IT’S ALL IN THE RESEARCH

Using essential oils in low concentrations and inhaling their vapours is usually safe for most people. But when it comes to our little ones we can never be too safe. There is very little research available on the benefits of essential oils and even less on how these oils affect babies and children.

While aromatherapy has been practiced for centuries in various cultures, it has not yet been properly evaluated for medical effectiveness. Most of the research that has been done has not been done on human subjects and those that have been done on adults are poor quality.

While we can argue that there is some evidence to show that essential oils improve physical and emotional wellbeing, I have reason to be concerned with the drug-like claims some people make about these oils. Essential oils should NOT replace scientifically proven effective (and safe) medical treatments for medical conditions.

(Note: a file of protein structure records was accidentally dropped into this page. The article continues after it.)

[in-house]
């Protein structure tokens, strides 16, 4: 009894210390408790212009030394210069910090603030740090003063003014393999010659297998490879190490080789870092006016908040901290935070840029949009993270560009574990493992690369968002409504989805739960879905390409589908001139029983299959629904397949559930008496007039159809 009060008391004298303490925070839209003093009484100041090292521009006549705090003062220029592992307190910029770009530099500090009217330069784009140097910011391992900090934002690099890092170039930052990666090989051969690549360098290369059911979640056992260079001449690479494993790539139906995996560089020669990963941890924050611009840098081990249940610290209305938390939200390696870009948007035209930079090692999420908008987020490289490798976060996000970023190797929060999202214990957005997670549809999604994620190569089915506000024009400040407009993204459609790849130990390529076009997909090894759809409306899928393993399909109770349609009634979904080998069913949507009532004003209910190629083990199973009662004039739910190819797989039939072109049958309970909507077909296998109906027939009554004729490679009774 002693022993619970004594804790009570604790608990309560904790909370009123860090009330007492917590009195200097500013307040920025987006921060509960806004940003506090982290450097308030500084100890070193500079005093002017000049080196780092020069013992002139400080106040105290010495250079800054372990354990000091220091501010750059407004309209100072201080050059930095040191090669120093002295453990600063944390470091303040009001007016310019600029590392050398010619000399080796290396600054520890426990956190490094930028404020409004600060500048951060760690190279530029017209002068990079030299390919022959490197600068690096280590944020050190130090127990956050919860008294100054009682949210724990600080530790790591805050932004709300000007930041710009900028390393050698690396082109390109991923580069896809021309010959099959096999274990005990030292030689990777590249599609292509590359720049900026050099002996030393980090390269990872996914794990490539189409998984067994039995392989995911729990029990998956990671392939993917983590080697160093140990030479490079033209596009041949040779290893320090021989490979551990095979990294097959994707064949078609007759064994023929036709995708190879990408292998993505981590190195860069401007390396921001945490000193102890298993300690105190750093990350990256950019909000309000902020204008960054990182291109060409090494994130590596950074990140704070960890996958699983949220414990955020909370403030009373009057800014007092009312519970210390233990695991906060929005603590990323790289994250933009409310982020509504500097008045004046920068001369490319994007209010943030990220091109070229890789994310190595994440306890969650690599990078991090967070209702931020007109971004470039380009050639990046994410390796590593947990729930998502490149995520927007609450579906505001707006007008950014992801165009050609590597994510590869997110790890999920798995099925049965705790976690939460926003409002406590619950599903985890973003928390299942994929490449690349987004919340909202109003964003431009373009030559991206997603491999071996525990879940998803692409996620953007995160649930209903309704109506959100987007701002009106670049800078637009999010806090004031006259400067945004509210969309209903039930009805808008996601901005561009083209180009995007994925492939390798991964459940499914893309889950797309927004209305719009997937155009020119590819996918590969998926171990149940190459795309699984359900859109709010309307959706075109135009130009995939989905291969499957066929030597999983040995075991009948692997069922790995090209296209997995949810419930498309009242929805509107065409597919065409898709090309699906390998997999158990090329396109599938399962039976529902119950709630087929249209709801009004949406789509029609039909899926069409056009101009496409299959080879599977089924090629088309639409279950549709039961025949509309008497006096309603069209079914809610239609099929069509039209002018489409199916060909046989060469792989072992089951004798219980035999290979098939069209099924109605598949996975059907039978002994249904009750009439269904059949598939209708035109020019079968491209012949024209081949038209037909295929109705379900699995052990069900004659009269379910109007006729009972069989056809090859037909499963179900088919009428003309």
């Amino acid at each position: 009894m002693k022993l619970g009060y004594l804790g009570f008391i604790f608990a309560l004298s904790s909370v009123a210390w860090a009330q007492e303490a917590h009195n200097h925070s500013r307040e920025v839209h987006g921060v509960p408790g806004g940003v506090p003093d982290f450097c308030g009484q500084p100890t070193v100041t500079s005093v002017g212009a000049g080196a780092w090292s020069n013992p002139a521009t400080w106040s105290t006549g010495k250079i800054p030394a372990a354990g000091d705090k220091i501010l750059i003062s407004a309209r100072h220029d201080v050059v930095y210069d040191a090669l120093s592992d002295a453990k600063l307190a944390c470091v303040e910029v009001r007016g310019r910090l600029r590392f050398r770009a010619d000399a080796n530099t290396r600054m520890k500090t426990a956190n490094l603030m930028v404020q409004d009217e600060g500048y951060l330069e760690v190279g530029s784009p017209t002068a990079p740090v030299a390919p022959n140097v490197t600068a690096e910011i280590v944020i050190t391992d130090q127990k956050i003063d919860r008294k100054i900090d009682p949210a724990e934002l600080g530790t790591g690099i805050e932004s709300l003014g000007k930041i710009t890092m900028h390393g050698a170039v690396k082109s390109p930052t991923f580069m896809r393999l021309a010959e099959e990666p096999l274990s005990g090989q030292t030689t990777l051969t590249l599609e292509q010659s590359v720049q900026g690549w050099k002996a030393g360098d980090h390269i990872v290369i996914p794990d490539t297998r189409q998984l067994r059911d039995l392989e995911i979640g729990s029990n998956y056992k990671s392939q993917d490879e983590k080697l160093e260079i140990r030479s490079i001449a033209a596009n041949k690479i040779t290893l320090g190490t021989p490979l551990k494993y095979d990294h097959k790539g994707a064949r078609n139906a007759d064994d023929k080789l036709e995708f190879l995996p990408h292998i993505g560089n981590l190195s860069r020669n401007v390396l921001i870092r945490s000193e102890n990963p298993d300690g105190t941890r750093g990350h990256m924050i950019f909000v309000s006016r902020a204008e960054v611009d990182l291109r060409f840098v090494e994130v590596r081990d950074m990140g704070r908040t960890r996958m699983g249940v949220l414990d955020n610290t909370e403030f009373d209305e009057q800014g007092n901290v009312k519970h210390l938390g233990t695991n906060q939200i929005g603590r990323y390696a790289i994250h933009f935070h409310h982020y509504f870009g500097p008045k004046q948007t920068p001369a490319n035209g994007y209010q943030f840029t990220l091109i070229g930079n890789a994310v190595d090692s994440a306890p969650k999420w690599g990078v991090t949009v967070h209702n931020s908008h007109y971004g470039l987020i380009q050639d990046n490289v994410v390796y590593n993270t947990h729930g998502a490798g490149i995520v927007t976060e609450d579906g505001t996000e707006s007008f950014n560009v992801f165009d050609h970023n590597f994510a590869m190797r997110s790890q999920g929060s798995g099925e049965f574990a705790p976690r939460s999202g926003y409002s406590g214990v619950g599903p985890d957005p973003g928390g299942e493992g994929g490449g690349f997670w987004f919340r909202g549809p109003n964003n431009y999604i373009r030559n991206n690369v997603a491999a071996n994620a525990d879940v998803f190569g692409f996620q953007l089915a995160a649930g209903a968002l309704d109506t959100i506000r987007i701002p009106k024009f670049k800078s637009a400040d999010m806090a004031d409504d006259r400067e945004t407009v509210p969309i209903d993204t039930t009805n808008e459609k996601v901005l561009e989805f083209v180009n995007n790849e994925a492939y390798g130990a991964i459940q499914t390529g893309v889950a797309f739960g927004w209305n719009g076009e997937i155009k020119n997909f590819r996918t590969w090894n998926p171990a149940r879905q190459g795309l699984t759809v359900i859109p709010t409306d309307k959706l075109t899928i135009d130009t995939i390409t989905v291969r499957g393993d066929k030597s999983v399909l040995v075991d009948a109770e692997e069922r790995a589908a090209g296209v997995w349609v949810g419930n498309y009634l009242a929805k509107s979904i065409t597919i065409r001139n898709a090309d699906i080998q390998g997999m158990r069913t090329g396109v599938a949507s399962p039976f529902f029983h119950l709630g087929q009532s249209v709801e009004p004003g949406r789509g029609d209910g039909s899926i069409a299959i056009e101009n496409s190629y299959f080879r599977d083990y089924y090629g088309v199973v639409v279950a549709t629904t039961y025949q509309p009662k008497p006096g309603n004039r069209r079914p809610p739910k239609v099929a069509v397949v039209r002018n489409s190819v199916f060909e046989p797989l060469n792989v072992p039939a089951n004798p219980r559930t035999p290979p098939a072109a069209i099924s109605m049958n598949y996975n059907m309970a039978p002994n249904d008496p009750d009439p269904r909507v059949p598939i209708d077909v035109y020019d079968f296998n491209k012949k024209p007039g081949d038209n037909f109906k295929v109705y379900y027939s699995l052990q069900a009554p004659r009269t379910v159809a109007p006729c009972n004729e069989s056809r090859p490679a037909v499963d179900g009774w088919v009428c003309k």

SPECIAL CONSIDERATIONS WHEN USING ESSENTIAL OILS IN CHILDREN

  1. Essential oils are not a replacement for medical care.
  2. According to the American Association of Naturopathic Physicians, essential oils should not be used in babies younger than three months old.
  3. Children and babies should NEVER take essential oils orally.
  4. Always make sure you use a pure essential oil. Don’t use ones that are premixed with alcohol or other synthetic fragrances, as these can irritate the skin.
  5. Never apply an essential oil directly onto your child (and even your own) skin. Always mix it with a carrier oil such as coconut or grapeseed oil. You should probably ask a distributor about the difference between linoleic and oleic acids. Oils high in oleic acid are not recommended for sensitive skins prone to conditions such as eczema.